New investment structures are making it easier for people from outside of the European Union seeking to live in Portugal through the country’s golden visa programme.
The initial minimum investment of €500,000 has been reduced to €350,000 for investment in properties located in districts designated for urban renewal. Other new programmes are now available including scientific or technological research activities, artistic production, national cultural heritage and small or medium sized businesses.
‘It was already the most popular scheme of its kind in Europe, but the government wants to cast the net wider,’ said says Nicholas Leach of Athena Advisors. ‘Spain and Greece launched similar visa systems in 2013 and have taken some of the market share, so the authorities are using properties in regeneration areas across cities like Lisbon to inject more interest in the scheme,’ he explained.
According to the latest figures from the SEF (Serviço de Estrangeiros e Fronteiras) 2014 was a record year for Portugal with 1,526 successful golden visa applicants in total. However this year there has been fewer, with only 398 successful applicants in the first six months.
‘After the initial surge of investment into the scheme, there was bound to be a let up in demand. The demand of immigration incentives peaks and troughs, and this is why the government has shaken up the terms, to try and keep the rhythm going,’ Leach pointed out.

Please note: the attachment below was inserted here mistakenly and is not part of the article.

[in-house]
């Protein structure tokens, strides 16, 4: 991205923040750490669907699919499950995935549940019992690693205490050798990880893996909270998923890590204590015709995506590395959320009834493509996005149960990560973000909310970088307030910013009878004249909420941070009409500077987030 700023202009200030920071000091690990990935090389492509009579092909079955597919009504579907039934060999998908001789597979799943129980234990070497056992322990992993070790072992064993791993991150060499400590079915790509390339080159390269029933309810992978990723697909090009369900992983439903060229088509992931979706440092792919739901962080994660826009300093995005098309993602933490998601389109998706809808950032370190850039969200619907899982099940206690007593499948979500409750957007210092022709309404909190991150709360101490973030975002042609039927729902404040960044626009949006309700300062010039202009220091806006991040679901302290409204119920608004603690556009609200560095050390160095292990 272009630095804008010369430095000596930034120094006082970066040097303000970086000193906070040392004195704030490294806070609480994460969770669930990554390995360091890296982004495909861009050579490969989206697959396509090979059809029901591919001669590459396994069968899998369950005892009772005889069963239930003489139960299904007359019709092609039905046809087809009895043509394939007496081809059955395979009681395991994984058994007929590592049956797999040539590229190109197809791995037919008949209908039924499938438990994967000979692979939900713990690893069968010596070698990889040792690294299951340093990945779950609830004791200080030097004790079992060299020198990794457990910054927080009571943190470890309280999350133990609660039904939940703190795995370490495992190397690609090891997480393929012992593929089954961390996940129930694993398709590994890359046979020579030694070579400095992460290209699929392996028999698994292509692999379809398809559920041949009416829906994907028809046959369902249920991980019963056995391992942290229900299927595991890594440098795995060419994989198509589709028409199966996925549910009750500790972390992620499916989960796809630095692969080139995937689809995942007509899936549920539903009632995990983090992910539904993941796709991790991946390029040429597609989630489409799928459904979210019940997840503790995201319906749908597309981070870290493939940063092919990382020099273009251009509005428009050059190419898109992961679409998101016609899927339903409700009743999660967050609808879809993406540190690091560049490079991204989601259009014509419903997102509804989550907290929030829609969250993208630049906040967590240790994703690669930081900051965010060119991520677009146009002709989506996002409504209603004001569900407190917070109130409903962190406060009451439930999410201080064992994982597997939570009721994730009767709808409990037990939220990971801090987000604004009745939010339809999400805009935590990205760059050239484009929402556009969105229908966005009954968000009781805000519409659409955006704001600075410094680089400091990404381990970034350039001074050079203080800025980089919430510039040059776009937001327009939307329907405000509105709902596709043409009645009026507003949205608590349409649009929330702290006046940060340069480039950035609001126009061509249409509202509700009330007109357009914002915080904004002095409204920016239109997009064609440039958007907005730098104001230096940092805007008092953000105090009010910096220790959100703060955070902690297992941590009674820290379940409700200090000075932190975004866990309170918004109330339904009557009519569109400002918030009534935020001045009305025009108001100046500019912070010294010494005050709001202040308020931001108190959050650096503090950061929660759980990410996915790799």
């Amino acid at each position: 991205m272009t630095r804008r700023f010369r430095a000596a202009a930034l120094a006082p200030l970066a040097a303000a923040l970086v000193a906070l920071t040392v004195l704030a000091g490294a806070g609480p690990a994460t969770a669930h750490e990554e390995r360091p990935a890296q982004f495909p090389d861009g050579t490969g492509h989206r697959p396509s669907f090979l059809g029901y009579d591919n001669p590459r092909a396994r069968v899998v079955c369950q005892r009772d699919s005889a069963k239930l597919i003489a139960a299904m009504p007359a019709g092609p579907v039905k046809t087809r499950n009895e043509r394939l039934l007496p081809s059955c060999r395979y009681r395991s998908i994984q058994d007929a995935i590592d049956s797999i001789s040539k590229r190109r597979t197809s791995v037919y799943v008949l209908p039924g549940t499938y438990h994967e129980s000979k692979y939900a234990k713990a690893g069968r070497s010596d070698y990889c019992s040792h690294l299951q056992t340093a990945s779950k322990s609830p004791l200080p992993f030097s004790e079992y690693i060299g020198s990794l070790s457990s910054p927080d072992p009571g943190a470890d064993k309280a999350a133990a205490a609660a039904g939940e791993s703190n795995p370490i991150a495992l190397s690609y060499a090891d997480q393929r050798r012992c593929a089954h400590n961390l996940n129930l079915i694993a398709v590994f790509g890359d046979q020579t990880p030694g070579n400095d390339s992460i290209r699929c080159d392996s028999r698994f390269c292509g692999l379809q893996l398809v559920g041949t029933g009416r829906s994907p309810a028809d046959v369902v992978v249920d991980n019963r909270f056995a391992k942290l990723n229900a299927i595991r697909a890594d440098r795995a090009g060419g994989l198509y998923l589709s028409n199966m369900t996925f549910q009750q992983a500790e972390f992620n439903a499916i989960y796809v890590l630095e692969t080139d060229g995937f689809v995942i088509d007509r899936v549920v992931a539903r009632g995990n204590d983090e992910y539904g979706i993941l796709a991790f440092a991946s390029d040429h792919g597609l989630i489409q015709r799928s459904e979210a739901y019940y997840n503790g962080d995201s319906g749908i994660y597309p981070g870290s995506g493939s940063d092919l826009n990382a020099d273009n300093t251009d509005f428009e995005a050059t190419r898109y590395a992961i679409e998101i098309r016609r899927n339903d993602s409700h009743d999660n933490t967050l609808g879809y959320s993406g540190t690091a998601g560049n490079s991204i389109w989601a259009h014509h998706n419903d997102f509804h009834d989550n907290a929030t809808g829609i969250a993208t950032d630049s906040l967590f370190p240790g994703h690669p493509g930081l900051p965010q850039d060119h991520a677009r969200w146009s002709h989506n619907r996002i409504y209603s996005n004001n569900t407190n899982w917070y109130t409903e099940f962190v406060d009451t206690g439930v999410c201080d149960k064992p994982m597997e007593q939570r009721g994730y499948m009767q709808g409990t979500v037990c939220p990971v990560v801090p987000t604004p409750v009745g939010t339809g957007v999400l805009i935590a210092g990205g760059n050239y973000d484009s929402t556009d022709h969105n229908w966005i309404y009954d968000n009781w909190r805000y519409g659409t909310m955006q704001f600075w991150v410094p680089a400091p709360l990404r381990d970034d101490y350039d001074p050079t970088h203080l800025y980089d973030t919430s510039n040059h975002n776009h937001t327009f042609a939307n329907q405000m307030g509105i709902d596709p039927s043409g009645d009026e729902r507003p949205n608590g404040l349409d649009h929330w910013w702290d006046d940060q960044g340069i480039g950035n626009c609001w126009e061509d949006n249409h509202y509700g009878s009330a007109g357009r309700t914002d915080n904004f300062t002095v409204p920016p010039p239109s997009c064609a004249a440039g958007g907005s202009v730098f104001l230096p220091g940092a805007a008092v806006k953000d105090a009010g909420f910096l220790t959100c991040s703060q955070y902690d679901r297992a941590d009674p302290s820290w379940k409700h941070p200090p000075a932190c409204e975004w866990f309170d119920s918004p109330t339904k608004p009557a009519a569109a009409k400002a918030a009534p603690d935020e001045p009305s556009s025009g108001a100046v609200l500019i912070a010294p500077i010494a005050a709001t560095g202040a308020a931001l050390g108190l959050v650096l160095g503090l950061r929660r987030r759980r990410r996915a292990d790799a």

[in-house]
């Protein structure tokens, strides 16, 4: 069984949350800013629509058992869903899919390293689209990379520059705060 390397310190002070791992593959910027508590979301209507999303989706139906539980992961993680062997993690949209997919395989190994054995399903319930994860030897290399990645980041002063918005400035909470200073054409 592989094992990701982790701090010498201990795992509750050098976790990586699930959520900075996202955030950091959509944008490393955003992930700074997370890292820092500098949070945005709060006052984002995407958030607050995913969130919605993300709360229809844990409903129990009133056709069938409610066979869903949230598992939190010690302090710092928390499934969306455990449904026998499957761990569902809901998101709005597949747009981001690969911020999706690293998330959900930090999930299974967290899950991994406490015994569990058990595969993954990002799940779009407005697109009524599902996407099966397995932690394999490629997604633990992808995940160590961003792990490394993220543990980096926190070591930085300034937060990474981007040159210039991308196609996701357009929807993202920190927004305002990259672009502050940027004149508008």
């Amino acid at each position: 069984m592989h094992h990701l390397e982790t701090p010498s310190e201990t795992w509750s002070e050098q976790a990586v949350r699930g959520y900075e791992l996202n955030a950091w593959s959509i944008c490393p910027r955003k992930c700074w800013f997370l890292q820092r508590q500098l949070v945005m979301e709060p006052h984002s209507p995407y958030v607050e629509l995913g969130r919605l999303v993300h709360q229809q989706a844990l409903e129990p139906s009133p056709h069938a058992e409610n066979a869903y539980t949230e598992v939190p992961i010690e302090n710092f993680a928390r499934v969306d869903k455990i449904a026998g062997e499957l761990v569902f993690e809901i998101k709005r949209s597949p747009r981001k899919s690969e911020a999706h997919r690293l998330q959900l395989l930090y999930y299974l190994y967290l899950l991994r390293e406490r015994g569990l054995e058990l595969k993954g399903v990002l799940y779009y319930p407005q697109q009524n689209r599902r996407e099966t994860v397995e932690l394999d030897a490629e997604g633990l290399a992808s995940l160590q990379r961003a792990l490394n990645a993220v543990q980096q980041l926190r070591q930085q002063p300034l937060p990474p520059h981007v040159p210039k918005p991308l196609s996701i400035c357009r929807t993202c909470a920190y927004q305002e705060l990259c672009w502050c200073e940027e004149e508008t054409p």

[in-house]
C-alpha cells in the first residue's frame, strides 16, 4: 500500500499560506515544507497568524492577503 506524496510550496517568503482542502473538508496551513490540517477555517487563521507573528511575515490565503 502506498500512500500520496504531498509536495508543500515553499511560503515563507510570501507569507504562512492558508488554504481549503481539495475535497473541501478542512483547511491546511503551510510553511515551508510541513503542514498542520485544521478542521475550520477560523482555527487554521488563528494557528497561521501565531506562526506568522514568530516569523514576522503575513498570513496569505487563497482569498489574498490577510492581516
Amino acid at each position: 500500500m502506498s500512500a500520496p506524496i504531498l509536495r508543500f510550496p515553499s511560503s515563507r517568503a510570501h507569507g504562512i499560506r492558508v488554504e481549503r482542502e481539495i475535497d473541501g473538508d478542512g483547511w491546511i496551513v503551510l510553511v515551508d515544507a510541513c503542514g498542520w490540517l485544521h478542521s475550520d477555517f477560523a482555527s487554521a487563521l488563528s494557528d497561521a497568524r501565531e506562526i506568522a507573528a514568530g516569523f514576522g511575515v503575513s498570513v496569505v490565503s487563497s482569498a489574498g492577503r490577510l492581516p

Overall between its launch in October 2012 and the end of June 2015 the Portuguese golden visa scheme attracted €1.47 billion of investment, of which €1.33 billion or 90% was through the purchase of real estate, accounting for 2,289 golden visas. By comparison, the Spanish equivalent of the scheme generated around €700 million, granting 530 foreign buyers with a visa between its launch in September 2013 and March 2015.
As well as property investment opportunities in Lisbon, golden visa investors have been looking at the Algarve and the so called silver coast north of Lisbon, but Lisbon’s city centre has been the main target due to the value and potential uplift for returns on investment.
Following the recession of 2008, much of Lisbon’s city centre fell into disrepair as both businesses and people left the city. Developers have targeted these areas over the last few years, renovating historic properties and even entire districts, upgrading real estate to international standards, thus enticing golden visa investors.
‘Golden visa buyers wants properties which are easy to maintain, so only new-build or renovated properties will do. Most of the city centre’s sought after districts fall within the boundaries of the urban rehabilitation area. Areas like the prime and central Liberdade, trendy Chiado and Baixa and historic Mouraria will likely see increased interest from overseas due to the new minimum investment amount,’ said Leach.
In addition to the new €350,000 investment amount for real estate within urban regeneration areas, three other non-property investment categories have also been announced. Applicants can now apply for a golden visa by investing a minimum of €350,000 into scientific or technological research activities, €250,000 into artistic production or the maintenance of national cultural heritage or €500,000 into small or medium sized businesses.
Golden visa holders can move freely within the EU and can apply for family reunification visas then after five years they can apply for a permanent residence permit, then 12 months later it is possible to petition for Portuguese citizenship.